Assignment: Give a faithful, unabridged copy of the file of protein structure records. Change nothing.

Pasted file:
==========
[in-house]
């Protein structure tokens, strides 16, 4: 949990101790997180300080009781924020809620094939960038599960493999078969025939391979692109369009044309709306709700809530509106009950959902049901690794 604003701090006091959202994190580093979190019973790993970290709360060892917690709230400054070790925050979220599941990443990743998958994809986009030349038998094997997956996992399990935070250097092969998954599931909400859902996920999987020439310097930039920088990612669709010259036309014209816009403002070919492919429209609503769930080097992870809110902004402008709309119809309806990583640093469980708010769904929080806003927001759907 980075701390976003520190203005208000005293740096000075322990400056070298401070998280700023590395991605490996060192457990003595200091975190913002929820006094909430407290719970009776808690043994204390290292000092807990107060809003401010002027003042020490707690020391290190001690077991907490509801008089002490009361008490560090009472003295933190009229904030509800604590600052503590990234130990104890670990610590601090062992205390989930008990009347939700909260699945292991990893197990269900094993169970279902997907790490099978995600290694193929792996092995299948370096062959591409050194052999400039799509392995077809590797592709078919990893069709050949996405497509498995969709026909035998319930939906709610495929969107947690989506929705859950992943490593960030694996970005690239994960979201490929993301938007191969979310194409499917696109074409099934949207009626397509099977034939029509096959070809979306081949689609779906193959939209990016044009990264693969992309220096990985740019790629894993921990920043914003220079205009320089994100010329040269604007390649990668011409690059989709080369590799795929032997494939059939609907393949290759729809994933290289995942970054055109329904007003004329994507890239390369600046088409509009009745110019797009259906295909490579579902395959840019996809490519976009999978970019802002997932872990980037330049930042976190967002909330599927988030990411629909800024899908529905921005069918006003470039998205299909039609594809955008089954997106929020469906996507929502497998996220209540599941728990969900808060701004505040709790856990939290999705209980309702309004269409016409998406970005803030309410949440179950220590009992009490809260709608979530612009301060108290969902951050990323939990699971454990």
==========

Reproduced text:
[in-house]
């Protein structure tokens, strides 16, 4: 949990101790997180300080009781924020809620094939960038599960493999078969025939391979692109369009044309709306709700809530509106009950959902049901690794 604003701090006091959202994190580093979190019973790993970290709360060892917690709230400054070790925050979220599941990443990743998958994809986009030349038998094997997956996992399990935070250097092969998954599931909400859902996920999987020439310097930039920088990612669709010259036309014209816009403002070919492919429209609503769930080097992870809110902004402008709309119809309806990583640093469980708010769904929080806003927001759907 980075701390976003520190203005208000005293740096000075322990400056070298401070998280700023590395991605490996060192457990003595200091975190913002929820006094909430407290719970009776808690043994204390290292000092807990107060809003401010002027003042020490707690020391290190001690077991907490509801008089002490009361008490560090009472003295933190009229904030509800604590600052503590990234130990104890670990610590601090062992205390989930008990009347939700909260699945292991990893197990269900094993169970279902997907790490099978995600290694193929792996092995299948370096062959591409050194052999400039799509392995077809590797592709078919990893069709050949996405497509498995969709026909035998319930939906709610495929969107947690989506929705859950992943490593960030694996970005690239994960979201490929993301938007191969979310194409499917696109074409099934949207009626397509099977034939029509096959070809979306081949689609779906193959939209990016044009990264693969992309220096990985740019790629894993921990920043914003220079205009320089994100010329040269604007390649990668011409690059989709080369590799795929032997494939059939609907393949290759729809994933290289995942970054055109329904007003004329994507890239390369600046088409509009009745110019797009259906295909490579579902395959840019996809490519976009999978970019802002997932872990980037330049930042976190967002909330599927988030990411629909800024899908529905921005069918006003470039998205299909039609594809955008089954997106929020469906996507929502497998996220209540599941728990969900808060701004505040709790856990939290999705209980309702309004269409016409998406970005803030309410949440179950220590009992009490809260709608979530612009301060108290969902951050990323939990699971454990």